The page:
Visual Impairment After a Stroke: What You Should Know

In the UK, at least one in six people suffer from a stroke in their lifetime. About 30 per cent of them are likely to experience a stroke again. Stroke is one of the leading causes of disability in the country.

One of the ways a stroke can affect a person physically is having impaired vision. This happens when the stroke damages the brain’s vision centre. This is a common effect of occipital lobe stroke or cerebellar stroke.

Fortunately, there are vision impairment aids available to help patients recovering from stroke see better. However, it’s still crucial to learn more about stroke-related vision problems to help a patient recover and regain healthy eyesight faster.

The 2 Ways Eyesight is Affected After a Stroke

Understanding the difference between the two ways a stroke affects a patient’s visual capabilities will help them seek the right kind of treatment and management method. This will eventually lead to faster recovery.

A stroke can impair eye muscle control. This disrupts coordination, causing double vision and other symptoms. These neuromuscular problems do not signify that the eyes are damaged. Instead, the parts of the brain that handles muscle control need healing.

Another way a stroke leads to vision distortion is when it affects visual processing. In this case, there’s no problem in eye muscle control, but the brain cannot correctly interpret and process the images fed to it. When this happens, a patient may experience visual field or central vision loss.

Common Types of Vision Problems After a Stroke

bad vision

Most stroke survivors complain of different vision-related difficulties, such as poor balance and reduced depth perception. Some also experience reading and visual memory problems. Here’s a list of the common vision issues that stroke patients may experience:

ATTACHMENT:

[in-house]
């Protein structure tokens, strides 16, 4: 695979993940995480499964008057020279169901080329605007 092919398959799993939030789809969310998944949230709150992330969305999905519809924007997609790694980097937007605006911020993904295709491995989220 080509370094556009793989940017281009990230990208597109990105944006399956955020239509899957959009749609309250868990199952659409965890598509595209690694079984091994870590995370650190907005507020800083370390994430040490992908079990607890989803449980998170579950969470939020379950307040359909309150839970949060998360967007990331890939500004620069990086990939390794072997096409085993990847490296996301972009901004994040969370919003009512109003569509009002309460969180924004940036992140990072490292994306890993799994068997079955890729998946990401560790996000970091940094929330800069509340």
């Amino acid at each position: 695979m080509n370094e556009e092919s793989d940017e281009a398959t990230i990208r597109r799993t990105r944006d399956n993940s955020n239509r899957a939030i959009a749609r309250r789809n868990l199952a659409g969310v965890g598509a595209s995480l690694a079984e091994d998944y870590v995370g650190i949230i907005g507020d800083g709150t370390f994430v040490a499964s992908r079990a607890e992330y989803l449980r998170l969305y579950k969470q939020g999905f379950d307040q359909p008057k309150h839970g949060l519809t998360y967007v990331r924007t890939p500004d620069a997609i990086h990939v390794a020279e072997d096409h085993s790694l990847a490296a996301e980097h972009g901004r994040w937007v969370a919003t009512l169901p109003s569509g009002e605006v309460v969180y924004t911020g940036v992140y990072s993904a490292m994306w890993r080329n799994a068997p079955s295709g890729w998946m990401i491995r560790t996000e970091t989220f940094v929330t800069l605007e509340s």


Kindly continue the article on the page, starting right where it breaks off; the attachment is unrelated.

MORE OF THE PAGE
1. Double Vision

When a patient has double vision, it means they lost depth perception. This happens when the images from the two eyes don’t come together. Eye patches can help reduce the information the brain needs to process, but it’s a temporary solution.

2. Oculomotor Dysfunction

This happens when the eyes cannot smoothly move to track moving objects or items in different positions. This condition affects reading, as the patient cannot move their eyes smoothly from word to word. It can also alter how a patient walks.

3. Spatial Inattention

This is common for patients who have unilateral paralysis. For instance, if the patient lost control of their right side, they tend not to notice objects and people on their right side. As a result, they become less capable of judging the space around them. This is best treated with rehabilitative therapy.

4. Midline Shift

In this condition, the patient will see the floor and walls as if they are tilted. To compensate, they will also slightly tilt their head or body. Addressing this issue involves activities and therapy routines designed to improve balance. Special visual aids can also be used to aid in gaining proper spatial perception.

Recovery Involves Adequate Knowledge and Professional Help

Rehabilitation and visual aids can help improve most of these conditions. However, before patients try any treatment, they should consult their doctor and tell them about their visual difficulties. A neurologist may refer a patient to an ophthalmologist who can then perform a thorough eye check and recommend the right treatment and rehab method.

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